Sunday, October 08, 2006

Oh, Blimey!

I have decided that I am done with the "Full English Breakfast," as least so far as my hotel is concerned. Sure, I like free as much as anybody, but it just isn't good eating. They don't know how to cook eggs or take your order in my hotel, so I recognize that all English breakfasts aren't necessarily like this, but still: it's important to me that I enjoy the food I am eating, or at least the atmosphere in which it is served.

So with that thought in mind, I slept in a little on Saturday. I lazed my way back to the Caffe Nero on Edgeware Road, and had a "brunch pot" (pretty much just yogurt with granola) in addition to a croissant and some mocha. The kicker was that I got to eat this outside on a lovely morning after two days of rain.

It was also on my way to Saturday's big tourist excursion: Abbey Road.

So after I ate, I started on my way. I had looked at a map before I left, and had at least a vague idea where I was going, so I strolled confidently for a while. Soon, however, it was obvious that I was lost.

I had taken a wrong turn somewhere, and compounded it several times by making additional turns based on instinct rather than evidence. I was somewhere in Paddington, or near Paddington, and then I was nowhere at all for a while, before finally getting an idea I might be heading in the right direction when I hit Harrow Road. I walked along it for a while, growing less and less confident I was traveling in the right direction. I stopped to ask a cop for directions, and he guided be back the way I had come, plus another mile or so, to what turned out to be Edgeware Road. Where the coffee-house was at the start of my journey.

From there I only had to walk the original two miles and I'd be at Abbey Road.

Now I should point out that while getting lost was an accident, staying lost was something of a choice. There were several points in my journey at which I could have boarded a bus or train and been sure of my position again soon enough. There's no reason in the world why someone who speaks the language and remains reasonably lucid should remain lost in a large city for very long, except by choice.

And in my wandering around, I came upon a few things I wouldn't have otherwise. There was a sudden, small body of water with a little dock and boats, a cool spider web, and a few other things.

And I learned that they have excellent maps posted at many of the bus stops, which is how I ultimately made a left on Circus Road, which took me to Abbey Road. I had been walking for four hours when I got there.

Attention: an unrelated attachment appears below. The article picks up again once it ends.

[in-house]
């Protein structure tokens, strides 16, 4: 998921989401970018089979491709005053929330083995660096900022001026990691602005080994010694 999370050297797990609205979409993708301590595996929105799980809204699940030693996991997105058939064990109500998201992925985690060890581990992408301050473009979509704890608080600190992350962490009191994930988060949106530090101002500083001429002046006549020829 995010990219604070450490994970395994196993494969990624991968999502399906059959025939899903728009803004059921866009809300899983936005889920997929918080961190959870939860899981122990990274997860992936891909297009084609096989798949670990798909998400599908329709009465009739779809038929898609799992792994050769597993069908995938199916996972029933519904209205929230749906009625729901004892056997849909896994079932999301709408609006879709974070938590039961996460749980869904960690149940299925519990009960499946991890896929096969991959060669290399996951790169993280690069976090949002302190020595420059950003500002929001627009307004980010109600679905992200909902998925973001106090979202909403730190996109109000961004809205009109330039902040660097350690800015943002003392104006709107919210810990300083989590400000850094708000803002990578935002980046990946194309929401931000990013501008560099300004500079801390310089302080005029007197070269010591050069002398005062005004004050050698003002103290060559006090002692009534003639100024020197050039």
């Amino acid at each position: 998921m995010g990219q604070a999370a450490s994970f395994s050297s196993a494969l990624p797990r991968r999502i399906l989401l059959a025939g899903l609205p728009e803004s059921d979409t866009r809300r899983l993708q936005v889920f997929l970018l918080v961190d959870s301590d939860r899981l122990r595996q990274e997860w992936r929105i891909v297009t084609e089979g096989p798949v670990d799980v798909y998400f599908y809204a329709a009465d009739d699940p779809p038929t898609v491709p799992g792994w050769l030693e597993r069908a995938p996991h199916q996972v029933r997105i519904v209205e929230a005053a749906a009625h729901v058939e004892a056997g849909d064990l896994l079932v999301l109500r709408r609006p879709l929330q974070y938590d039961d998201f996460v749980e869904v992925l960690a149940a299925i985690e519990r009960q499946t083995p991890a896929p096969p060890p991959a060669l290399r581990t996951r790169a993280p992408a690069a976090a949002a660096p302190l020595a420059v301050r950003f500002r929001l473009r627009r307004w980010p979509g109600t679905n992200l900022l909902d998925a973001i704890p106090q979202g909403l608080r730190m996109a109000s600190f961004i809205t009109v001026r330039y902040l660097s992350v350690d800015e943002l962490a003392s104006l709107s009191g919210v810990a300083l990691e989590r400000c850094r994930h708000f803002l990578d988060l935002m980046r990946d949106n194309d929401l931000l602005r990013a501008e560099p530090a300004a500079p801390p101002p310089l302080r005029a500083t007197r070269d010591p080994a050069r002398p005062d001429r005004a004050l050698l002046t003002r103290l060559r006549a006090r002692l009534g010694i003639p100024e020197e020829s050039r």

The street itself is largely a quiet, residential one. It had a fair amount of traffic on Saturday afternoon. I actually walked right past the studio, catching it only out of the corner of my eye afterwards, and quickly turning around (I certainly didn't need another unnecessary five mile hike).

It's nothing much from the outside, this legendary studio. You can walk right into the driveway and up the front steps, which I did. You can't go in, though. Apparently they opened it to the public only once, in 1983, and whatever may have ensued, they decided never to do it again.

'Revolver was recorded here' was my primary thought, although of course almost all of the Beatles' catalog was. And Imperial Bedroom. And a host of other great music and comedy: Peter Sellers recorded here (with George Martin at the helm, too) when he was in the Goon Squad. Nerds (by which I mostly mean my brother Larry) may be excited to learn that music for the Star Wars and the Lord of the Rings series was recorded here as well.

I noticed when I pulled the pictures off of my camera that, much like Buckingham Palace, I never took a picture of the building itself. I had a shot of the logo above the door, and some appropriately labelled but otherwise unrelated street signs, but nothing at all of the building itself. Other buildings, sure. So while you can see all of that stuff on the Flickr page, you'll have to troll the Web yourselves if you want to see the studio building itself.

I never did find the famed zebra crossing from Abbey Road. By that point I had walked something like 8 miles, and their last studio album was never my favorite Beatles record anyway. It's just the one where you can take a picture. I tried once to have my picture taken inside a Klaus Voorman drawing, a la Revolver, and the results were unsettling.

Should I change my mind, though, there is a bus which stops a half a block from my hotel that can return me to the site in about 15 minutes.

It isn't a total loss, though. I still got my picture taken in a Beatles album, as you can plainly see below. Too bad I didn't bring a turtleneck.

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